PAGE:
Waitin' 2 End Hell William Parker's in-your-face comedy/drama about buppies (black urban professionals) at the Ensemble Theatre elicits a big audience reaction. The play's multiple themes are laid out in sermonlike pronouncements. 1) Who's the head of the house? 2) If the wife is more successful than her husband, is she ripe for an affair? 3) Can a man ever really trust a woman? 4) Why is divorce so prevalent in contemporary black society? There's plenty of melodrama in the predictable way married couple Dante and Diane (Henry Edwards and Rachel Hemphill-Dickson) fall to pieces with recriminations, adultery and deadly threats. The fine cast brings these and the rest of the play's characters to life way beyond the dry page, making us sympathize with them and their issues in visceral ways; it feels like we're rooting for our favorite reality-show contestants. But there's too much going on -- too many schematic discussions, too many weighty themes -- and everyone stakes out a position and pretty much sticks to it throughout. Still, for all their dissertations, these seven friends are a likable group, and we want all of them to find contentment. That they battle among themselves trying to attain what may be unattainable makes them all the more appealing. Wife Diane, though, is the villain of the piece, and she gets her comeuppance at the end, much to the audible glee of the audience. Parker's play doesn't answer any of the questions it asks, but if that lessens the drama's heft, it certainly makes it more personable. Worth noting are Tracey Wheat as wisecracking, man-loving Shay and Alex Gardner as the always-hungry Alvin, who has solved his "sister problem" by marrying a docile Japanese-American. Through April 2. 3535 Main, 713-520-0055.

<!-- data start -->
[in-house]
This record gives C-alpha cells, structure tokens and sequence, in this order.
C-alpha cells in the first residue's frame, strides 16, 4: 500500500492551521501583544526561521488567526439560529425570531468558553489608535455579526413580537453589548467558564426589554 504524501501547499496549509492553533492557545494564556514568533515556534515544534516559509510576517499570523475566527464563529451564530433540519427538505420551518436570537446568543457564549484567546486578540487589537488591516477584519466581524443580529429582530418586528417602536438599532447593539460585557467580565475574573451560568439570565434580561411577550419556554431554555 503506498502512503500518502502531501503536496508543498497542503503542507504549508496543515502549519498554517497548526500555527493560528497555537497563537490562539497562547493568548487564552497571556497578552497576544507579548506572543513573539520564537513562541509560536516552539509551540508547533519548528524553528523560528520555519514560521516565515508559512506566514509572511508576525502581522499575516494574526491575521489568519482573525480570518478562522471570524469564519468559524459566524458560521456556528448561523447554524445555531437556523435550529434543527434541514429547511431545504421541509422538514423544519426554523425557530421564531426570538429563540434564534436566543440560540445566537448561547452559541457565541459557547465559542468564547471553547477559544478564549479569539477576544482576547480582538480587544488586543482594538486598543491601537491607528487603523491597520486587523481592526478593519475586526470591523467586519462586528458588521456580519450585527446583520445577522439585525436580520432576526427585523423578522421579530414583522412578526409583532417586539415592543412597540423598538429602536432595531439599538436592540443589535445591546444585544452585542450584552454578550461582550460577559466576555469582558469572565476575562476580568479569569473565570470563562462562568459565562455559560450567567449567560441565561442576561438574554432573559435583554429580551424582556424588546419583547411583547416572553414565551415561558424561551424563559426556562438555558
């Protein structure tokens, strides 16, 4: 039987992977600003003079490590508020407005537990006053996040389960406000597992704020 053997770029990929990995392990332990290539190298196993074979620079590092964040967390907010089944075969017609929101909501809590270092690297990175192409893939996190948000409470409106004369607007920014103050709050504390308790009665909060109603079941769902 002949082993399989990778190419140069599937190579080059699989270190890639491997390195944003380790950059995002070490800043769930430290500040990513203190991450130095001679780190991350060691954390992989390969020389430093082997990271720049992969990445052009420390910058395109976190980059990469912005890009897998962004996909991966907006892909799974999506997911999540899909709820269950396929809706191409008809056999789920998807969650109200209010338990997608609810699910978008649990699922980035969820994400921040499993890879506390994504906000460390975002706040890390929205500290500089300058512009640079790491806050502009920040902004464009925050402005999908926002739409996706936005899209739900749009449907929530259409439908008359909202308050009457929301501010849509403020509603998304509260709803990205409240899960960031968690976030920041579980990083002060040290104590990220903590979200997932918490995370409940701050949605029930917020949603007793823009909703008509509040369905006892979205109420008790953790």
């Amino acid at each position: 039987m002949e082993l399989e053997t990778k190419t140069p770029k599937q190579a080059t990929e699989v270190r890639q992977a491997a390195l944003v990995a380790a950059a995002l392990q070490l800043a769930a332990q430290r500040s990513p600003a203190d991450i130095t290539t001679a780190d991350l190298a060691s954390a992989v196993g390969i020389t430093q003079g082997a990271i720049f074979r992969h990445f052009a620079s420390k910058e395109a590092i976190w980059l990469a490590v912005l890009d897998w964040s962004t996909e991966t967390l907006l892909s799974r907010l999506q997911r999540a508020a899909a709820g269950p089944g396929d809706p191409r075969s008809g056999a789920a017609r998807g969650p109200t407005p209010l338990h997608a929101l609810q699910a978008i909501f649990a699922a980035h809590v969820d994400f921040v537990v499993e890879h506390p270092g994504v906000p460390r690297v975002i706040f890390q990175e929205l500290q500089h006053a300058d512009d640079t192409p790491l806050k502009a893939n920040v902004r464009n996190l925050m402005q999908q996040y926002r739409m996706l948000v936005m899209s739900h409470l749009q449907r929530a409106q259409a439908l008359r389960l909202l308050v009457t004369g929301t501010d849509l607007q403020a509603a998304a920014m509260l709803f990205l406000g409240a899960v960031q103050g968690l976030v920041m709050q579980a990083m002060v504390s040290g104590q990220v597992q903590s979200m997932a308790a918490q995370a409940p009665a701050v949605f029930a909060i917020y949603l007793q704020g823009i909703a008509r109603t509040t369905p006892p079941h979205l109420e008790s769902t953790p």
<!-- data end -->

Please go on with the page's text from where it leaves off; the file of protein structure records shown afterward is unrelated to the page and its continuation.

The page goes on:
What About Luv? Teddy bear Harry (Jimmy Phillips), who's happiest when he escapes the world around him by encasing his head in a paper bag, arrives at the Brooklyn Bridge to kill himself. But things take a turn when he meets his old school chum Milt (Terry Jones), now rich and successful, who's at the bridge to meet his brainy wife, Ellen (Carolyn Johnson). Milt plans to throw Ellen off the bridge so he can live happily ever after with his new mistress. But in saving Harry, Milt has a better idea: He'll pair him up with Ellen. That works for a while, but soon Ellen is bored to tears from sublimating her intellect with slob Harry, and to complicate matters, Milt wants Ellen back. Now those two hatch a plan. This three-character chamber musical, adapted from Murray Schisgal's 1960s-era play Luv, is a charmer. Jeffrey Sweet's book is witty and sophisticated, Howard Marren's music is snappy, and Susan Birkenhead's lyrics are from the old-pro school. The enjoyable, bouncy cast at Theater LaB puts all this over without mussing their hair, a testament to their theatrical chops and winning ways. Although we'd like to spend more time with these lovable losers, the evening's over in a flash -- or a grin. Clever, tuneful and enjoyable, with just enough meat on its bones to satisfy. Through April 8. 1706 Alamo, 713-868-7516.